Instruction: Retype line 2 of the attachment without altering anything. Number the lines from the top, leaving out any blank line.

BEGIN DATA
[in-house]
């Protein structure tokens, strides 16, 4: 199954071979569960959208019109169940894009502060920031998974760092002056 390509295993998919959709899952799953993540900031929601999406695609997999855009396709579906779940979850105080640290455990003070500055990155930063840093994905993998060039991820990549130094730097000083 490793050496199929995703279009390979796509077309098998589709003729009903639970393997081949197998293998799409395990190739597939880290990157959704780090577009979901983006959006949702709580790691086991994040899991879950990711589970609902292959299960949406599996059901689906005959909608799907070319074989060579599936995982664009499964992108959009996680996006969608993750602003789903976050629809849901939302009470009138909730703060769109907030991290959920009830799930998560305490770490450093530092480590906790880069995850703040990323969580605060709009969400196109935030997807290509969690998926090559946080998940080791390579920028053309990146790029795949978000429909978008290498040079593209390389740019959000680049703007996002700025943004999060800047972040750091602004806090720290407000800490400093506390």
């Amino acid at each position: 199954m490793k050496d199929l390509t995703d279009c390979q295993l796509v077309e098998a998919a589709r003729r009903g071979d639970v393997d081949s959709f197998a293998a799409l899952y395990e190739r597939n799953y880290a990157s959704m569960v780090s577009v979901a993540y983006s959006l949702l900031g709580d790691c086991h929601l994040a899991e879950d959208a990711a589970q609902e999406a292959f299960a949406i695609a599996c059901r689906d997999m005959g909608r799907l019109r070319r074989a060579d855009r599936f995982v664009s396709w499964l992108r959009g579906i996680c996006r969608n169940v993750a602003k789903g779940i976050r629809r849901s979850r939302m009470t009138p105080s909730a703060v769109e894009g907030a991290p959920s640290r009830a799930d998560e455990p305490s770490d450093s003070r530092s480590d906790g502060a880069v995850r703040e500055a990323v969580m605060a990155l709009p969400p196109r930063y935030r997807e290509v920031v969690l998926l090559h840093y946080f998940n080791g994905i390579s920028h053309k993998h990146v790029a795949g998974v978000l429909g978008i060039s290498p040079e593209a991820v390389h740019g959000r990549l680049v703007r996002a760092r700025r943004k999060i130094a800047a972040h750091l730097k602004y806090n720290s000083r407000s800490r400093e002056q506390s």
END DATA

């Protein structure tokens, strides 16, 4: 199954071979569960959208019109169940894009502060920031998974760092002056 390509295993998919959709899952799953993540900031929601999406695609997999855009396709579906779940979850105080640290455990003070500055990155930063840093994905993998060039991820990549130094730097000083 490793050496199929995703279009390979796509077309098998589709003729009903639970393997081949197998293998799409395990190739597939880290990157959704780090577009979901983006959006949702709580790691086991994040899991879950990711589970609902292959299960949406599996059901689906005959909608799907070319074989060579599936995982664009499964992108959009996680996006969608993750602003789903976050629809849901939302009470009138909730703060769109907030991290959920009830799930998560305490770490450093530092480590906790880069995850703040990323969580605060709009969400196109935030997807290509969690998926090559946080998940080791390579920028053309990146790029795949978000429909978008290498040079593209390389740019959000680049703007996002700025943004999060800047972040750091602004806090720290407000800490400093506390």